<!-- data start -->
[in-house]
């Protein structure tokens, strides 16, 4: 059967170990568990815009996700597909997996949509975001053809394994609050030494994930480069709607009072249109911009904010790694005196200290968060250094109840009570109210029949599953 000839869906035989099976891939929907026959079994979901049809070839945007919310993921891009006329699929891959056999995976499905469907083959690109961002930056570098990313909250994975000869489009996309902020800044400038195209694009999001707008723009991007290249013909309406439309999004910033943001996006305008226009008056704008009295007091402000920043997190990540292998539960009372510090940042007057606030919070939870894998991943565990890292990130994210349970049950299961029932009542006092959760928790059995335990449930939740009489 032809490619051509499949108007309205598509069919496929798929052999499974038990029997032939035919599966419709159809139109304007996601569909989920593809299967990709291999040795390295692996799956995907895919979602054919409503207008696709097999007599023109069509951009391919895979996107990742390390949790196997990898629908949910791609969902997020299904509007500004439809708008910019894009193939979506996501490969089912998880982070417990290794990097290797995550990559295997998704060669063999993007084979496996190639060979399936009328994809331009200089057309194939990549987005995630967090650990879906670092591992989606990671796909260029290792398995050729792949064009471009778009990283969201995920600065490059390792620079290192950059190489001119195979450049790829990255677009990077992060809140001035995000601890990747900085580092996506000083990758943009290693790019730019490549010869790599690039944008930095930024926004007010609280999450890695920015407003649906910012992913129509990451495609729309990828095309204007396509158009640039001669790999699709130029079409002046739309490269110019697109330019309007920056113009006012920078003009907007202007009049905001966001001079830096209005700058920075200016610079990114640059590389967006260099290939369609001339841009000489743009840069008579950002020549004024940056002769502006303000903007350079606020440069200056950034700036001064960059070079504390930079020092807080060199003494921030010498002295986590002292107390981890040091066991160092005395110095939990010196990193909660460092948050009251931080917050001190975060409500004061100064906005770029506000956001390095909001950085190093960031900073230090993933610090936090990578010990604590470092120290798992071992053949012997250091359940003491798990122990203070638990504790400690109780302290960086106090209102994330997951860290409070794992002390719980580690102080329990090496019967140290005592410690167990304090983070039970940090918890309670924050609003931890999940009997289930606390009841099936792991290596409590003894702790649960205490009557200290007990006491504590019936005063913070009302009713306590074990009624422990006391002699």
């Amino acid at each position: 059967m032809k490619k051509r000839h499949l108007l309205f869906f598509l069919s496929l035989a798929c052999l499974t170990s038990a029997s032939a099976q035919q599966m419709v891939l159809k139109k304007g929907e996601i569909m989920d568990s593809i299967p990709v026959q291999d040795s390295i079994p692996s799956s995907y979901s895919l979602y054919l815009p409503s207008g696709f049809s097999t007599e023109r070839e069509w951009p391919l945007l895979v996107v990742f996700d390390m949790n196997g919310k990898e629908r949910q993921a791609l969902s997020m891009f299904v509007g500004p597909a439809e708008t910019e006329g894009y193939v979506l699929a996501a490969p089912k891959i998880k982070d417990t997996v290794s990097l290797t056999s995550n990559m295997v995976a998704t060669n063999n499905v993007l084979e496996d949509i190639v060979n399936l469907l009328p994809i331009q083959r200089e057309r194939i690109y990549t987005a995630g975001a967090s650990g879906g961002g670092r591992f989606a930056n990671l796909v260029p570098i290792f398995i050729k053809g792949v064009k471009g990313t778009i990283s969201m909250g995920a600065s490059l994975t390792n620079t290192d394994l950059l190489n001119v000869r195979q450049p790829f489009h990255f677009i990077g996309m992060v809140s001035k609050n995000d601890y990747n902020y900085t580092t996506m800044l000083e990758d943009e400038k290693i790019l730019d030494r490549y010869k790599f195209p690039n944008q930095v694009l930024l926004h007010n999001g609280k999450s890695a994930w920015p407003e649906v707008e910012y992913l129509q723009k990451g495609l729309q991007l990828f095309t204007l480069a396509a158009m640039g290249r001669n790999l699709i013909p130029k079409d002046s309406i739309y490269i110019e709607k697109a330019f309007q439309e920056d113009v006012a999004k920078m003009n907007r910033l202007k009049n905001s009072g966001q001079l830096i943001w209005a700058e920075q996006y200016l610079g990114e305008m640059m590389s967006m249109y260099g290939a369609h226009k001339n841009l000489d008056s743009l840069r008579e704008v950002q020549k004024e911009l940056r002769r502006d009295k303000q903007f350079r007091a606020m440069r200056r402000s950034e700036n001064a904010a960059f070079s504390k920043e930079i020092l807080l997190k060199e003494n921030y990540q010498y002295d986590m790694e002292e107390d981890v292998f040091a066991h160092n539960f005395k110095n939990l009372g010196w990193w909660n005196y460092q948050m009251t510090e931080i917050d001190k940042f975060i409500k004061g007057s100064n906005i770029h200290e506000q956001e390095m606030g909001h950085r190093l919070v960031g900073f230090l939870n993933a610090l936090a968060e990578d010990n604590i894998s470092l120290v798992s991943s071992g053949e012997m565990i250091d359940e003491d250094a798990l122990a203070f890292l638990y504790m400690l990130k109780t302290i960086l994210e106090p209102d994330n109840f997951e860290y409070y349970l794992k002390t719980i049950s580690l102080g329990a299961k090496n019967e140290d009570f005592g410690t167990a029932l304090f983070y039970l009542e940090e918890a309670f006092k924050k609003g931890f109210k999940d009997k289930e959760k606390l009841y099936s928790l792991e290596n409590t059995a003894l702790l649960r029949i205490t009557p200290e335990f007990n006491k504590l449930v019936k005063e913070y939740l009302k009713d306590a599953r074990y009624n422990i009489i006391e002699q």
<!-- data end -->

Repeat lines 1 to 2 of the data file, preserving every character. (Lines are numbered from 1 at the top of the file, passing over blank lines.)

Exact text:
[in-house]
């Protein structure tokens, strides 16, 4: 059967170990568990815009996700597909997996949509975001053809394994609050030494994930480069709607009072249109911009904010790694005196200290968060250094109840009570109210029949599953 000839869906035989099976891939929907026959079994979901049809070839945007919310993921891009006329699929891959056999995976499905469907083959690109961002930056570098990313909250994975000869489009996309902020800044400038195209694009999001707008723009991007290249013909309406439309999004910033943001996006305008226009008056704008009295007091402000920043997190990540292998539960009372510090940042007057606030919070939870894998991943565990890292990130994210349970049950299961029932009542006092959760928790059995335990449930939740009489 032809490619051509499949108007309205598509069919496929798929052999499974038990029997032939035919599966419709159809139109304007996601569909989920593809299967990709291999040795390295692996799956995907895919979602054919409503207008696709097999007599023109069509951009391919895979996107990742390390949790196997990898629908949910791609969902997020299904509007500004439809708008910019894009193939979506996501490969089912998880982070417990290794990097290797995550990559295997998704060669063999993007084979496996190639060979399936009328994809331009200089057309194939990549987005995630967090650990879906670092591992989606990671796909260029290792398995050729792949064009471009778009990283969201995920600065490059390792620079290192950059190489001119195979450049790829990255677009990077992060809140001035995000601890990747900085580092996506000083990758943009290693790019730019490549010869790599690039944008930095930024926004007010609280999450890695920015407003649906910012992913129509990451495609729309990828095309204007396509158009640039001669790999699709130029079409002046739309490269110019697109330019309007920056113009006012920078003009907007202007009049905001966001001079830096209005700058920075200016610079990114640059590389967006260099290939369609001339841009000489743009840069008579950002020549004024940056002769502006303000903007350079606020440069200056950034700036001064960059070079504390930079020092807080060199003494921030010498002295986590002292107390981890040091066991160092005395110095939990010196990193909660460092948050009251931080917050001190975060409500004061100064906005770029506000956001390095909001950085190093960031900073230090993933610090936090990578010990604590470092120290798992071992053949012997250091359940003491798990122990203070638990504790400690109780302290960086106090209102994330997951860290409070794992002390719980580690102080329990090496019967140290005592410690167990304090983070039970940090918890309670924050609003931890999940009997289930606390009841099936792991290596409590003894702790649960205490009557200290007990006491504590019936005063913070009302009713306590074990009624422990006391002699």